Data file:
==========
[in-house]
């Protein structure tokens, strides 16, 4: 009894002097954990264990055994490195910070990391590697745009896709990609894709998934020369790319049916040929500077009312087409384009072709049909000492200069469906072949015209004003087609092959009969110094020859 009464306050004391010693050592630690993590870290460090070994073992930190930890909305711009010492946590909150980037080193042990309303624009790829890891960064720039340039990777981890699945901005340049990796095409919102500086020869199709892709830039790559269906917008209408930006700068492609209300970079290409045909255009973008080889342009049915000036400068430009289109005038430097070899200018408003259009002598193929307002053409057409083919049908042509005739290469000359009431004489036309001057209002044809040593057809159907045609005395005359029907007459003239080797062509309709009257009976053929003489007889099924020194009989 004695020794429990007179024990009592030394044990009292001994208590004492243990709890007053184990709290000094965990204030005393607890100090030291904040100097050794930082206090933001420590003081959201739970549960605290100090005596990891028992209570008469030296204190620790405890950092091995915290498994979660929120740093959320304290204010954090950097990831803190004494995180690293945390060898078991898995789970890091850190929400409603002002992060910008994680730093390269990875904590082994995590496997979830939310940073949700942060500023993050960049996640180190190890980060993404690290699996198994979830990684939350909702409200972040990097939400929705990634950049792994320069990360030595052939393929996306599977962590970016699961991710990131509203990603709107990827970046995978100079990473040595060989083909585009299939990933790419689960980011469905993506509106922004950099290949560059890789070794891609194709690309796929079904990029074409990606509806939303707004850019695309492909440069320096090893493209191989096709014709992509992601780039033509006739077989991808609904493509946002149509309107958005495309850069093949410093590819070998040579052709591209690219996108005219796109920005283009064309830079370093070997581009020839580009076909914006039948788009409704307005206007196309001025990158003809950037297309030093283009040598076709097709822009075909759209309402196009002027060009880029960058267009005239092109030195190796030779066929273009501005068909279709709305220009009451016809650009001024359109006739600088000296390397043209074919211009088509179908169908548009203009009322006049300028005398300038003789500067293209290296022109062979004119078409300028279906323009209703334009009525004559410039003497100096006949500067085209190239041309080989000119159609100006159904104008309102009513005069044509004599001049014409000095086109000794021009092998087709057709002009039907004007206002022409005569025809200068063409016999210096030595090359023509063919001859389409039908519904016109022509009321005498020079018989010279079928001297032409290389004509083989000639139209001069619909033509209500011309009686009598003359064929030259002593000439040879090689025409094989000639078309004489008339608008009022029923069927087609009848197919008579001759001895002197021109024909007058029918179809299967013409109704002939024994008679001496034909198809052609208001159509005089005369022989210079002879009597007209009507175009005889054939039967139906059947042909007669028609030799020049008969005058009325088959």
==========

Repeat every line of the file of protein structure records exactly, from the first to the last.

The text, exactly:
[in-house]
């Protein structure tokens, strides 16, 4: 009894002097954990264990055994490195910070990391590697745009896709990609894709998934020369790319049916040929500077009312087409384009072709049909000492200069469906072949015209004003087609092959009969110094020859 009464306050004391010693050592630690993590870290460090070994073992930190930890909305711009010492946590909150980037080193042990309303624009790829890891960064720039340039990777981890699945901005340049990796095409919102500086020869199709892709830039790559269906917008209408930006700068492609209300970079290409045909255009973008080889342009049915000036400068430009289109005038430097070899200018408003259009002598193929307002053409057409083919049908042509005739290469000359009431004489036309001057209002044809040593057809159907045609005395005359029907007459003239080797062509309709009257009976053929003489007889099924020194009989 004695020794429990007179024990009592030394044990009292001994208590004492243990709890007053184990709290000094965990204030005393607890100090030291904040100097050794930082206090933001420590003081959201739970549960605290100090005596990891028992209570008469030296204190620790405890950092091995915290498994979660929120740093959320304290204010954090950097990831803190004494995180690293945390060898078991898995789970890091850190929400409603002002992060910008994680730093390269990875904590082994995590496997979830939310940073949700942060500023993050960049996640180190190890980060993404690290699996198994979830990684939350909702409200972040990097939400929705990634950049792994320069990360030595052939393929996306599977962590970016699961991710990131509203990603709107990827970046995978100079990473040595060989083909585009299939990933790419689960980011469905993506509106922004950099290949560059890789070794891609194709690309796929079904990029074409990606509806939303707004850019695309492909440069320096090893493209191989096709014709992509992601780039033509006739077989991808609904493509946002149509309107958005495309850069093949410093590819070998040579052709591209690219996108005219796109920005283009064309830079370093070997581009020839580009076909914006039948788009409704307005206007196309001025990158003809950037297309030093283009040598076709097709822009075909759209309402196009002027060009880029960058267009005239092109030195190796030779066929273009501005068909279709709305220009009451016809650009001024359109006739600088000296390397043209074919211009088509179908169908548009203009009322006049300028005398300038003789500067293209290296022109062979004119078409300028279906323009209703334009009525004559410039003497100096006949500067085209190239041309080989000119159609100006159904104008309102009513005069044509004599001049014409000095086109000794021009092998087709057709002009039907004007206002022409005569025809200068063409016999210096030595090359023509063919001859389409039908519904016109022509009321005498020079018989010279079928001297032409290389004509083989000639139209001069619909033509209500011309009686009598003359064929030259002593000439040879090689025409094989000639078309004489008339608008009022029923069927087609009848197919008579001759001895002197021109024909007058029918179809299967013409109704002939024994008679001496034909198809052609208001159509005089005369022989210079002879009597007209009507175009005889054939039967139906059947042909007669028609030799020049008969005058009325088959």